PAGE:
Review: Pedal & Castles

Eliza Sanders is an astonishingly talented performer, of that there can be no doubt. Yet, the double bill performance of Pedal and Castles, of which she is the sole performer, lacks the necessary direction to be an entirely satisfying experience.

Every dance maker knows that the hardest show to pull off is a solo performance, even more so when one is creating it on oneself. Eliza and her brother Charles established the company House of Sand together in 2015 to combine their skill sets in the creation of live performance — Charles as a director, Eliza as dancer and choreographer.

Pedal and Castles are the two works that the sibling duo has brought to the Adelaide Fringe following successful seasons in the Eastern states and abroad.  They can stand alone and be viewed as non-linear performance, or as two parts of a whole. Pedal is an exploration of Eliza’s experiences over a year and a half following her graduation from the New Zealand School of Dance, and Castles concerns the next chapter of her life from there.

Both shows achieve a lot with very little in the way of staging. The stripped back walls of The Studio at Holden Street Theatres is a fitting backdrop, and limited set and costume are used to innovative effect in building the world that Sanders inhabits.

From their opening scenes, stream of consciousness monologue, song and dance flow together, at times seamless and satisfying in their delivery and other times pointlessly. This is the main issue with both works: while virtuosic in its cross-artform delivery, the individual scenes are so compartmentalised that a through line is difficult to discern. They are laid next to each other with little reference to each other, or the whole work and opportunities for coherent transitions are missed. This is likely part of the directorial approach, however over the two hours becomes frustrating.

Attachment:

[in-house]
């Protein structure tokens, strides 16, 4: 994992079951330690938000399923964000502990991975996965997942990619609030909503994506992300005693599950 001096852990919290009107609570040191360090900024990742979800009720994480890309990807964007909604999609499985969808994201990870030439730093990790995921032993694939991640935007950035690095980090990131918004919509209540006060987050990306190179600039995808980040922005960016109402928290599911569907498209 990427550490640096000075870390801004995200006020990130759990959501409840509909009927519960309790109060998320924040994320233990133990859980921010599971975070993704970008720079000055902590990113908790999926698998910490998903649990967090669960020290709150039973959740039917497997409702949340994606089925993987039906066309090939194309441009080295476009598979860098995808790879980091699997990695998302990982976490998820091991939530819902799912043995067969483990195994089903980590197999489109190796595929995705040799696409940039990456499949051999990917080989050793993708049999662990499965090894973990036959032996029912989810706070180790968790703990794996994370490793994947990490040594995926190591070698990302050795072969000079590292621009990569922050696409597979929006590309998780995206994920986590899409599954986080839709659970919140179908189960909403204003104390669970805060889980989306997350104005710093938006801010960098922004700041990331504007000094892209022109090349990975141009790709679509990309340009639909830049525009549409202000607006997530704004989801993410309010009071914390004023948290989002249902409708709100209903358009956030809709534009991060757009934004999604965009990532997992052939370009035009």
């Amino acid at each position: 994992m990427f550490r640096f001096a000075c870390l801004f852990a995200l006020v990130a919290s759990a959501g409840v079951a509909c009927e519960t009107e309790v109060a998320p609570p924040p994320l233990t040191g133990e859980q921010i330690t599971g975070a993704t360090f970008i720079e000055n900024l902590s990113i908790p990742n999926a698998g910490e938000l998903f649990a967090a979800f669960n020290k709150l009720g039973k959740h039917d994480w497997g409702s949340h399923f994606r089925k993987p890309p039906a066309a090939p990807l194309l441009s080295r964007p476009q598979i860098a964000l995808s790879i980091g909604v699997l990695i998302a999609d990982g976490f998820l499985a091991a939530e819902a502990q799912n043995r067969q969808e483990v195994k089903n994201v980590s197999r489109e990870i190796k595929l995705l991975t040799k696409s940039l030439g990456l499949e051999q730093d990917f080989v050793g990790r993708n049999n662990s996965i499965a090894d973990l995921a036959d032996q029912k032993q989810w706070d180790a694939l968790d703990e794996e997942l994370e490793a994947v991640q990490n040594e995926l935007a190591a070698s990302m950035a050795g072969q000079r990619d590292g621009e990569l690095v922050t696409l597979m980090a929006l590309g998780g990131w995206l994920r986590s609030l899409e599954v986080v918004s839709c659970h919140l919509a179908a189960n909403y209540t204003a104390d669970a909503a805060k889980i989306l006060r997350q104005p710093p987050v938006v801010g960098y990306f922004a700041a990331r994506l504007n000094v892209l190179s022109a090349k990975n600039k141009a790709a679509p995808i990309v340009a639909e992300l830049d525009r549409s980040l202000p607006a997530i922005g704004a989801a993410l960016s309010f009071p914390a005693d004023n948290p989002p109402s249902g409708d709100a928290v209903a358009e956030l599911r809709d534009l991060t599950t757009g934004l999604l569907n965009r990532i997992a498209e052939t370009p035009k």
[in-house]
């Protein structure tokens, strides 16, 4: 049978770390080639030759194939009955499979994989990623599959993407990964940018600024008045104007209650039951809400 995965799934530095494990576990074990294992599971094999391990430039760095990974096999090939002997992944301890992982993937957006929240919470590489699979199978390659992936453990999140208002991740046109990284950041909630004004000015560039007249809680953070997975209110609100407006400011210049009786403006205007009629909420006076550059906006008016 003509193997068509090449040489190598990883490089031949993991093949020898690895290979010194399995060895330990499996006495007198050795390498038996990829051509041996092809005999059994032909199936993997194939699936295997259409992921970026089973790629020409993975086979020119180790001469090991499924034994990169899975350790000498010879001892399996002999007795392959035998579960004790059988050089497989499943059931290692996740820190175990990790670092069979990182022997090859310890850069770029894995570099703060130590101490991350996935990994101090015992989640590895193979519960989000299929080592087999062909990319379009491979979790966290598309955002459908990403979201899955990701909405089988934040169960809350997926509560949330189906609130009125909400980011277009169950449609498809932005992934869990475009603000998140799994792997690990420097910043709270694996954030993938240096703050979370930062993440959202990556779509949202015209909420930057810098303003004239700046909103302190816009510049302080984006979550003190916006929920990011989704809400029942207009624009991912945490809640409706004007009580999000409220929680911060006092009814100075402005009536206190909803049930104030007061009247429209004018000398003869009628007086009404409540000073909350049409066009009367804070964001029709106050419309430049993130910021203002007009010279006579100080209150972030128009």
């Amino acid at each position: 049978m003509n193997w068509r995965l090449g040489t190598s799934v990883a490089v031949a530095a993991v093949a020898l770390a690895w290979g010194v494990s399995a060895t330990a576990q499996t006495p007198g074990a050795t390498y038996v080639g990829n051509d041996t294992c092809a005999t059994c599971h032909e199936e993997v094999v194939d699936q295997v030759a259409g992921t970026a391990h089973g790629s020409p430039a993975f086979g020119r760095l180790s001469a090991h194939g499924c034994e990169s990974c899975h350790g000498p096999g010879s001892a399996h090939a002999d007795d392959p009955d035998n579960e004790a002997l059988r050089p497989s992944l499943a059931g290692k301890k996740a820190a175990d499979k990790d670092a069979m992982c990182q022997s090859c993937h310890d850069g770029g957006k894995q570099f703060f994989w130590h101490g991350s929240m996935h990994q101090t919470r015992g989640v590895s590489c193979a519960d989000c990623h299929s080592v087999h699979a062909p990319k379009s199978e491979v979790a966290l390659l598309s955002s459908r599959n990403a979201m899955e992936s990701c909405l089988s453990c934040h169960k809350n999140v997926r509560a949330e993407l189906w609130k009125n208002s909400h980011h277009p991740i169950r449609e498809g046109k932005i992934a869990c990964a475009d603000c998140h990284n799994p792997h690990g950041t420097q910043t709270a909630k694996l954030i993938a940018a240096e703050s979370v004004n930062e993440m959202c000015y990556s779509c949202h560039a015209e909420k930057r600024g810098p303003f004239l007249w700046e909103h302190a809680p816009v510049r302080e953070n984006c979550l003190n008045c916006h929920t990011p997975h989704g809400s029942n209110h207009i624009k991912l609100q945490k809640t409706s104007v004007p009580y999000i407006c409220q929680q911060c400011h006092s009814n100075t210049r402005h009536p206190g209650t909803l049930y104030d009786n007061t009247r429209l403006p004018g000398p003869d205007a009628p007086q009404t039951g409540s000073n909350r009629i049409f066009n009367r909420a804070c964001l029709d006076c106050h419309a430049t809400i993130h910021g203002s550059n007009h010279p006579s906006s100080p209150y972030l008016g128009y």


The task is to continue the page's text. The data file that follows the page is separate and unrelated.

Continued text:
Eliza engages the audience for the duration of both works, a stunning feat in itself, however, Pedal and Castles suffer from an affliction affecting far too much of recent contemporary dance; a lot of beautiful performance but too many ideas running wild.

In ten years time both Eliza and Charles will likely be leaders in their respective fields, and while Pedal and Castles are courageous works, they could use some guidance from a more established dramaturgical eye to be genuinely memorable.

Pedal and Castles will continue playing at The Studio at Holden Street Theatres, with a double bill showing on March 11, and individual respective performances on March 16 and 17.

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